What was said without words was that his condition wasn’t good.
Anyhow, we were given a cocktail of medicines for him, including one which the doctor said would further increase his blood sugar, for which an insulin injection was also given, that I was supposed to jab him with at night. So we went to the dispensary, standing in line with self-imposed social distancing, patiently awaiting our turn, till such time a gent with a Home Ministry strap around his neck cut right to the front of the line.
However we all in waiting in the line were far too drained mentally after all those hours waiting to get our loved ones treated that we let it be, not without disapproving looks, though.
After all, he might have had someone far more critically ill.
Finally, I got the medicines and we were on our way back, with my wife working the social media looking for an oxygen cylinder. Soon she got a lead of a guy called Ankit who promised to make one available for Rs 40K.
By this time my phone battery had run out and her’s was about to, so she requested her sister to transfer the Rs 15k advance. The oxygen would reach us by 10 pm.
Her sister called back that on PhonePe & Google Pay, the names associated with the number were showing Mushtaque Ahmed & Asmat Hussein respectively. Upon being called, he said that the names were of his associates. It looked dicey, but given our situation, I suggested we pay him.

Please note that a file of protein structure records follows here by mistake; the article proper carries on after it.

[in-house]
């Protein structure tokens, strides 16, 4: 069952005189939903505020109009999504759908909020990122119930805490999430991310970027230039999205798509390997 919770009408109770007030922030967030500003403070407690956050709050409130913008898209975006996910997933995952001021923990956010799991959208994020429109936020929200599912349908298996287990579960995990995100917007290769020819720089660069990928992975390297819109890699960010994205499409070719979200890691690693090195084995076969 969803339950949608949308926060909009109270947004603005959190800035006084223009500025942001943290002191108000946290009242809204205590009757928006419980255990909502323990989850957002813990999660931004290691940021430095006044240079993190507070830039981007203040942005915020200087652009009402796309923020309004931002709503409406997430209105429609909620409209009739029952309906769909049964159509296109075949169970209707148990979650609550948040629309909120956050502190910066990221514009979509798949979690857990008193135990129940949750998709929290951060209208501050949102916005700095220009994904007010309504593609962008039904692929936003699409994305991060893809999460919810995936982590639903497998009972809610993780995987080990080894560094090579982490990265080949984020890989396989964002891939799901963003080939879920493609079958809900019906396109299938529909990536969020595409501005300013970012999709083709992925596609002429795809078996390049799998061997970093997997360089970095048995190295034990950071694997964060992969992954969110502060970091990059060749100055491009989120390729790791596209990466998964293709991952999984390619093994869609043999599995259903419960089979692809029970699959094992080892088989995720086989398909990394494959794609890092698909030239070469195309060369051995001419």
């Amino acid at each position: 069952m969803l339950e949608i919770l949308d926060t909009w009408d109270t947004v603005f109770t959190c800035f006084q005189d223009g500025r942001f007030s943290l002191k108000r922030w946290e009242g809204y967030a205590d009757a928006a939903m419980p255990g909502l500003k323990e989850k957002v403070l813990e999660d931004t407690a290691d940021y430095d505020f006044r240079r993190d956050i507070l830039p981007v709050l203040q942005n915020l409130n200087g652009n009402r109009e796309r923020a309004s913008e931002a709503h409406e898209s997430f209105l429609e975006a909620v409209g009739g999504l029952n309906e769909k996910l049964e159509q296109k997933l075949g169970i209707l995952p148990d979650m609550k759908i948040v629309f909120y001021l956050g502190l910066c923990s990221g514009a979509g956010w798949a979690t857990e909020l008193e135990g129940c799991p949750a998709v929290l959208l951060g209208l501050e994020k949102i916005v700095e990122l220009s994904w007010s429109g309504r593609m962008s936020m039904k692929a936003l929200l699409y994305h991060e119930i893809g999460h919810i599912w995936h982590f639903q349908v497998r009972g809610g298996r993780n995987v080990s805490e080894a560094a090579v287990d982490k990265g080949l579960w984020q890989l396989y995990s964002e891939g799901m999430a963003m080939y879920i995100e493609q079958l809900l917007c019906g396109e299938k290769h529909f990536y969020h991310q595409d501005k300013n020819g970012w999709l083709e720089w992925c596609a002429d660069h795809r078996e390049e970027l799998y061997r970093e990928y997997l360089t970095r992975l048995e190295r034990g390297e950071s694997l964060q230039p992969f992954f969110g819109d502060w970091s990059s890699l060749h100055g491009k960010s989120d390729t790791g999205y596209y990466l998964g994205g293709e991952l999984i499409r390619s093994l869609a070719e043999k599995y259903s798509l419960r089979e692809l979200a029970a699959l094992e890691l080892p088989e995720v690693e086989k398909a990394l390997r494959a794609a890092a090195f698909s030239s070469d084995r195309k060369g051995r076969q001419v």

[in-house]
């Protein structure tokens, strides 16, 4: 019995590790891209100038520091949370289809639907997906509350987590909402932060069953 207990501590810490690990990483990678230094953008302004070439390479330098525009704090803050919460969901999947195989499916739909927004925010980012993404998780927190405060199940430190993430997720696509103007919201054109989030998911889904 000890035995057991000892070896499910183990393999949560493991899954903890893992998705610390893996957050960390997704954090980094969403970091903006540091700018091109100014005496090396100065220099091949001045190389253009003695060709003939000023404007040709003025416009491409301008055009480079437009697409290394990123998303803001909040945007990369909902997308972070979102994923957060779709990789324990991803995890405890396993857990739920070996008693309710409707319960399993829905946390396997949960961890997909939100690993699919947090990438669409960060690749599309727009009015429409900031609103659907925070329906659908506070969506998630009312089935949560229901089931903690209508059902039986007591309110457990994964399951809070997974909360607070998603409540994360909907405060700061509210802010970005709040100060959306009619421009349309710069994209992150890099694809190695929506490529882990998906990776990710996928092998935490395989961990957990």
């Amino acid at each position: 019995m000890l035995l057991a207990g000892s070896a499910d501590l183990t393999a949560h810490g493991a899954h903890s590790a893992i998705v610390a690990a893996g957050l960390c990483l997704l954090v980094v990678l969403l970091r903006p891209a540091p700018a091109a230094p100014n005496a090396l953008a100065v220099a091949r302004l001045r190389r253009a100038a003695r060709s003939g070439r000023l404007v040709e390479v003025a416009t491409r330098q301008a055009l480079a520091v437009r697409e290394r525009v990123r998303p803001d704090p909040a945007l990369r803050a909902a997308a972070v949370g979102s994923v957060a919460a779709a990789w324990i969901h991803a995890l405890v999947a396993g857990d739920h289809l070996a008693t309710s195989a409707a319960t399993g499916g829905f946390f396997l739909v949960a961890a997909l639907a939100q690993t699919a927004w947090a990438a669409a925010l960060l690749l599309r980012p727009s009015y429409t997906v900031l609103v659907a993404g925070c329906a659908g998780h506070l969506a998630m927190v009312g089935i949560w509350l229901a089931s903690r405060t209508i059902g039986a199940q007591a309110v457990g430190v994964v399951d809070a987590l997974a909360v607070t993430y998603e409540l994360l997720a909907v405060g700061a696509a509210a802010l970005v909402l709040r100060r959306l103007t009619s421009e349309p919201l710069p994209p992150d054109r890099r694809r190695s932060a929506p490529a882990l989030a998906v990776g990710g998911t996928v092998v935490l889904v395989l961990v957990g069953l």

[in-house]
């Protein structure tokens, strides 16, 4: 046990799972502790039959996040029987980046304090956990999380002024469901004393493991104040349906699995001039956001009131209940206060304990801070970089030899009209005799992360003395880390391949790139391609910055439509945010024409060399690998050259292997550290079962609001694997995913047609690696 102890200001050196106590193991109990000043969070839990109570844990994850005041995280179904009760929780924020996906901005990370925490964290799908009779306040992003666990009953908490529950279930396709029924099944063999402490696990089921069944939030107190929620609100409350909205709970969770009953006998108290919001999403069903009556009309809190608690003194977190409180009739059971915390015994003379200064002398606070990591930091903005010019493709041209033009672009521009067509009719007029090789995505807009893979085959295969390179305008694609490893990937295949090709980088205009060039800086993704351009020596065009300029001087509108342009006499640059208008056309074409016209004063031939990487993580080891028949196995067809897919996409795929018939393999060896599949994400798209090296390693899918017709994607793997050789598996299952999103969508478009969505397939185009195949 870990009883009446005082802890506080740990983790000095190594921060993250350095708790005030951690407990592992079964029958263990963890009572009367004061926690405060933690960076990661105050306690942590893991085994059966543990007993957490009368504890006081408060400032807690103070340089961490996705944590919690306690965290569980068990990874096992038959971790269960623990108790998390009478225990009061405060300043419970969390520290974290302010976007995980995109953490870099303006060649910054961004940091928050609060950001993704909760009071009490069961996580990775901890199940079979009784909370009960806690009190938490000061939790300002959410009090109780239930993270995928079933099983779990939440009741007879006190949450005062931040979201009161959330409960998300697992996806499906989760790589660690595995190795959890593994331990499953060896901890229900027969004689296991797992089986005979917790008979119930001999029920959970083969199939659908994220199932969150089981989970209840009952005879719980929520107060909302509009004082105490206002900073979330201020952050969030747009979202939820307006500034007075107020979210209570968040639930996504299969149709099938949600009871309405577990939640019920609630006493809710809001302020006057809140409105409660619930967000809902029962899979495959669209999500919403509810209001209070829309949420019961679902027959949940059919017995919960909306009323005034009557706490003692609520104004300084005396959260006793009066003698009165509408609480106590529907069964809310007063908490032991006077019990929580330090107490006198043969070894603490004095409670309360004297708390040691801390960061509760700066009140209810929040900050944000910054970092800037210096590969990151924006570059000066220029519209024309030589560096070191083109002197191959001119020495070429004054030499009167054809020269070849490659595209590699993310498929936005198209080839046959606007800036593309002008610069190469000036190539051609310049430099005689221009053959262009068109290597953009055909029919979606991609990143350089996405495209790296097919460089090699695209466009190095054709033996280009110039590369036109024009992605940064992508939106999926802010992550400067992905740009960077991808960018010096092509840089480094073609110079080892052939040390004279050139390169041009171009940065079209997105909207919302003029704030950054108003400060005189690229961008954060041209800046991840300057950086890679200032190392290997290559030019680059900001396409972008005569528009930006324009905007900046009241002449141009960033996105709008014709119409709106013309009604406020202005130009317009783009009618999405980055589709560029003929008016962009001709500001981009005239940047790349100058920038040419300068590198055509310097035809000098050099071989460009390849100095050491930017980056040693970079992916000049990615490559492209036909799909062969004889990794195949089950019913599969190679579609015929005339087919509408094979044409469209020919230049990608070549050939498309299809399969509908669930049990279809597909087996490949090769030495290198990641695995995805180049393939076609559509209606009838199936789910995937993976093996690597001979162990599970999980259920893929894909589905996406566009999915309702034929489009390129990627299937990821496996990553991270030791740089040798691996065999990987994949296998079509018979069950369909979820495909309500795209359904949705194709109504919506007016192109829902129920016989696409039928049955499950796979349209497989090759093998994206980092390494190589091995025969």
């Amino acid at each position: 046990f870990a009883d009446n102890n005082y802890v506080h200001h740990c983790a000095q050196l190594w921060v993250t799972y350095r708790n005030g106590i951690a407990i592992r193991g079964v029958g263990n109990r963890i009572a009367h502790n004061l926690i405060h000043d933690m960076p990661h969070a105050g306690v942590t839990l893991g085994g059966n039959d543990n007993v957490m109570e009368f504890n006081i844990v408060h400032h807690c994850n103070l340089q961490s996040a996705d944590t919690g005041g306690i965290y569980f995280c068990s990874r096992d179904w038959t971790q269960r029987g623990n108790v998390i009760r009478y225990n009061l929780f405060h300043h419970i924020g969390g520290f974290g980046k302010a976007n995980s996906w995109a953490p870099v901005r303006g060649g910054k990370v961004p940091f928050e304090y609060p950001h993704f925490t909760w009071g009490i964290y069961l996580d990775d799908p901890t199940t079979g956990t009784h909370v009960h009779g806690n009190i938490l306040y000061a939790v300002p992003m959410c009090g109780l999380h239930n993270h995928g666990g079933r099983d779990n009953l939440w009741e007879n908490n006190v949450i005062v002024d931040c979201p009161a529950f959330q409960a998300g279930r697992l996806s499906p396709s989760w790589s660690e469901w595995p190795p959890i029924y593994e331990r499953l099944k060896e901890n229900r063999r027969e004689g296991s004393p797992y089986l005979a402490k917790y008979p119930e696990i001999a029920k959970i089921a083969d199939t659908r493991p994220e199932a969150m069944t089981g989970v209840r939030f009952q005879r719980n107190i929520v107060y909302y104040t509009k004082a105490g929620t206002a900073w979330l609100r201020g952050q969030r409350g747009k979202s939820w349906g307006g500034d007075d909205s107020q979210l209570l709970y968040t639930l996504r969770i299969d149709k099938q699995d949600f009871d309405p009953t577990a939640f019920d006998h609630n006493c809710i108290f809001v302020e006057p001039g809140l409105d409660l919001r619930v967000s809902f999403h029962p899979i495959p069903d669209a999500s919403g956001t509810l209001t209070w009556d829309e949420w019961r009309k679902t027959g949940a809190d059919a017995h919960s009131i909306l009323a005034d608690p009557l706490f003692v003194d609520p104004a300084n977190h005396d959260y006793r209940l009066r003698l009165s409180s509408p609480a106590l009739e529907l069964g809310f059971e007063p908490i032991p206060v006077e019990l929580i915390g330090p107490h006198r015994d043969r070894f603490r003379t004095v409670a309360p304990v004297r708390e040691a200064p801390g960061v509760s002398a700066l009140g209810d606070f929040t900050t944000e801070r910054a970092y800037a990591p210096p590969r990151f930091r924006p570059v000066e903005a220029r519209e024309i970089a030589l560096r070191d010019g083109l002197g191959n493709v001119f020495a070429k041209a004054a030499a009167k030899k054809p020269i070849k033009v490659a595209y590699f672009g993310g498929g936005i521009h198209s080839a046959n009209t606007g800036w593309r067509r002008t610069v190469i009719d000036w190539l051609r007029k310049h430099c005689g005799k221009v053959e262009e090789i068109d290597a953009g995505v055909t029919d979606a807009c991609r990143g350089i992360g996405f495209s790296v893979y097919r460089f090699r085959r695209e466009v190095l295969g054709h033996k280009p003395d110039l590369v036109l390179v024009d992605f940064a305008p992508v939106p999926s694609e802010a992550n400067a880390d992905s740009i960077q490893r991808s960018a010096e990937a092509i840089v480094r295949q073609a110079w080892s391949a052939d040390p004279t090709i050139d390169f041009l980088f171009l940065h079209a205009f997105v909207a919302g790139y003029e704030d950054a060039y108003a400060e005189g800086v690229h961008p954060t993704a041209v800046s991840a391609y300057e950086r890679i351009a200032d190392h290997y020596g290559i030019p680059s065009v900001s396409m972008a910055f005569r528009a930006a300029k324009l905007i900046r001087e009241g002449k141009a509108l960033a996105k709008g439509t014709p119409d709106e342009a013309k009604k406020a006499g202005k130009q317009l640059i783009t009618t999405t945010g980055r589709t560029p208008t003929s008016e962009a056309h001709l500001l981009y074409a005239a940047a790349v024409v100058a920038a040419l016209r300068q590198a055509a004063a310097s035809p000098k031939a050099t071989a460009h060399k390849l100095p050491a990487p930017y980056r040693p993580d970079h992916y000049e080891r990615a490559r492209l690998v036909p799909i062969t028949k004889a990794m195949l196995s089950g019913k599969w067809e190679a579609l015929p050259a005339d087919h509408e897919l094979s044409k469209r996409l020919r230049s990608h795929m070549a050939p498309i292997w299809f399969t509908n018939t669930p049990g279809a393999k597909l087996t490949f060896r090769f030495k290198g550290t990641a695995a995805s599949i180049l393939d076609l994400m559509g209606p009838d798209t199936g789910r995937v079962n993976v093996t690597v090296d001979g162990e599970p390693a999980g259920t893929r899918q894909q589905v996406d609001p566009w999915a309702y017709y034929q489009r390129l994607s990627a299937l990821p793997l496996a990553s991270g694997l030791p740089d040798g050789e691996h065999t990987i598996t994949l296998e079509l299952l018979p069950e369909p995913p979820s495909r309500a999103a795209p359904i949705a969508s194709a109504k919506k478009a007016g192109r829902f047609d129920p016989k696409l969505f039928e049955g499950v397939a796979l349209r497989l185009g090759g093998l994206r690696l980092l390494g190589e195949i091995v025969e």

Of course, no oxygen arrived and the number was soon switched off (more on this in a while).
It took till 2:30 at night before my wife’s networks worked their magic.
This was the first good samaritan to reach out to us. The first of many more.
A little known acquaintance said that he had a spare cylinder and that he would get it refilled the next day and get it delivered to our society. All that he asked for was for us to pay the person bringing it, the cost of refilling the cylinder.
He also said that we need to procure a kit to go with the cylinder – regulator, pipes etc for it to be used by my FIL.
That struggle would commence in the morning. Thankfully, he woke up in the morning quite energetic and aware of his surroundings, having hearty meals as well. So I put out a query for leads on the kit in my WA groups the next morning. And I got a prompt call by a classmate saying that he had tied it up, thanks to a doctor friend and that I should go to a particular pharmacy to pick it up.
Since my FIL was doing fine, I decided to go post lunch. In any case, the oxygen cylinder would only be available by evening.
So I reached the pharmacy, and was promptly told that they don’t have the kit I was looking for!
I called up that classmate of mine and five minutes later he was there with me at the pharmacy. Check yet another good samaritan.